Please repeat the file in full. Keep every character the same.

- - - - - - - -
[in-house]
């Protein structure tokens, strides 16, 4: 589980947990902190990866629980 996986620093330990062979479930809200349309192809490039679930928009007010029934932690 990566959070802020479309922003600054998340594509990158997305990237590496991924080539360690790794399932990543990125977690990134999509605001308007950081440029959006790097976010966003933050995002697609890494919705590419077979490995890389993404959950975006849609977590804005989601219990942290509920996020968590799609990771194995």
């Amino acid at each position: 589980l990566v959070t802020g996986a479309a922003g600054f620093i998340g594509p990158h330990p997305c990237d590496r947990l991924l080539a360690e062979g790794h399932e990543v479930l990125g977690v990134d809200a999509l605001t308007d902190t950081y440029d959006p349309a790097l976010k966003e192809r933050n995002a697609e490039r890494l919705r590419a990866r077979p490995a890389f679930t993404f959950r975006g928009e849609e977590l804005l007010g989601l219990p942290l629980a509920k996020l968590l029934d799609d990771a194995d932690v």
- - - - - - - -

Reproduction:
[in-house]
């Protein structure tokens, strides 16, 4: 589980947990902190990866629980 996986620093330990062979479930809200349309192809490039679930928009007010029934932690 990566959070802020479309922003600054998340594509990158997305990237590496991924080539360690790794399932990543990125977690990134999509605001308007950081440029959006790097976010966003933050995002697609890494919705590419077979490995890389993404959950975006849609977590804005989601219990942290509920996020968590799609990771194995």
């Amino acid at each position: 589980l990566v959070t802020g996986a479309a922003g600054f620093i998340g594509p990158h330990p997305c990237d590496r947990l991924l080539a360690e062979g790794h399932e990543v479930l990125g977690v990134d809200a999509l605001t308007d902190t950081y440029d959006p349309a790097l976010k966003e192809r933050n995002a697609e490039r890494l919705r590419a990866r077979p490995a890389f679930t993404f959950r975006g928009e849609e977590l804005l007010g989601l219990p942290l629980a509920k996020l968590l029934d799609d990771a194995d932690v």